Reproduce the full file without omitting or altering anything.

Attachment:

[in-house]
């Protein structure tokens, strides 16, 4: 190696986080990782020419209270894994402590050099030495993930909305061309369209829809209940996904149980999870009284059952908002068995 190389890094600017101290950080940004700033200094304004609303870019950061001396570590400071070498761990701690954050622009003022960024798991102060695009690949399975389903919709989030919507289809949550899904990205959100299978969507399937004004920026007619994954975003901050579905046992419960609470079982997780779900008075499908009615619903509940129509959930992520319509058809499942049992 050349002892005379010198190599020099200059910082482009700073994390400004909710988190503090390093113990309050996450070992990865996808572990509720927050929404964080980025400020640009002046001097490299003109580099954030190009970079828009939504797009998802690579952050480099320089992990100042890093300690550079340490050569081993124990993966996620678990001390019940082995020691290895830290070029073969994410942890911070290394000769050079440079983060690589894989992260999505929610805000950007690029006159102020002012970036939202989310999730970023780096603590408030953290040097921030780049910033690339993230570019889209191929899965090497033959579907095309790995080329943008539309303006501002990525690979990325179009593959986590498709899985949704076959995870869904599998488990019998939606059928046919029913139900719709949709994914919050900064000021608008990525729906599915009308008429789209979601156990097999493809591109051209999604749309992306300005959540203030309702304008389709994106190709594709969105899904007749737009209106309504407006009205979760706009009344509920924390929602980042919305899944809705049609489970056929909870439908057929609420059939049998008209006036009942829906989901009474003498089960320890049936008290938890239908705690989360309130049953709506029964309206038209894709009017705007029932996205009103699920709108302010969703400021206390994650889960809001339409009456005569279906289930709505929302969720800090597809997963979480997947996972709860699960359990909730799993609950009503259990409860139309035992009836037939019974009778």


[in-house]
């Protein structure tokens, strides 16, 4: 190696986080990782020419209270894994402590050099030495993930909305061309369209829809209940996904149980999870009284059952908002068995 190389890094600017101290950080940004700033200094304004609303870019950061001396570590400071070498761990701690954050622009003022960024798991102060695009690949399975389903919709989030919507289809949550899904990205959100299978969507399937004004920026007619994954975003901050579905046992419960609470079982997780779900008075499908009615619903509940129509959930992520319509058809499942049992 050349002892005379010198190599020099200059910082482009700073994390400004909710988190503090390093113990309050996450070992990865996808572990509720927050929404964080980025400020640009002046001097490299003109580099954030190009970079828009939504797009998802690579952050480099320089992990100042890093300690550079340490050569081993124990993966996620678990001390019940082995020691290895830290070029073969994410942890911070290394000769050079440079983060690589894989992260999505929610805000950007690029006159102020002012970036939202989310999730970023780096603590408030953290040097921030780049910033690339993230570019889209191929899965090497033959579907095309790995080329943008539309303006501002990525690979990325179009593959986590498709899985949704076959995870869904599998488990019998939606059928046919029913139900719709949709994914919050900064000021608008990525729906599915009308008429789209979601156990097999493809591109051209999604749309992306300005959540203030309702304008389709994106190709594709969105899904007749737009209106309504407006009205979760706009009344509920924390929602980042919305899944809705049609489970056929909870439908057929609420059939049998008209006036009942829906989901009474003498089960320890049936008290938890239908705690989360309130049953709506029964309206038209894709009017705007029932996205009103699920709108302010969703400021206390994650889960809001339409009456005569279906289930709505929302969720800090597809997963979480997947996972709860699960359990909730799993609950009503259990409860139309035992009836037939019974009778």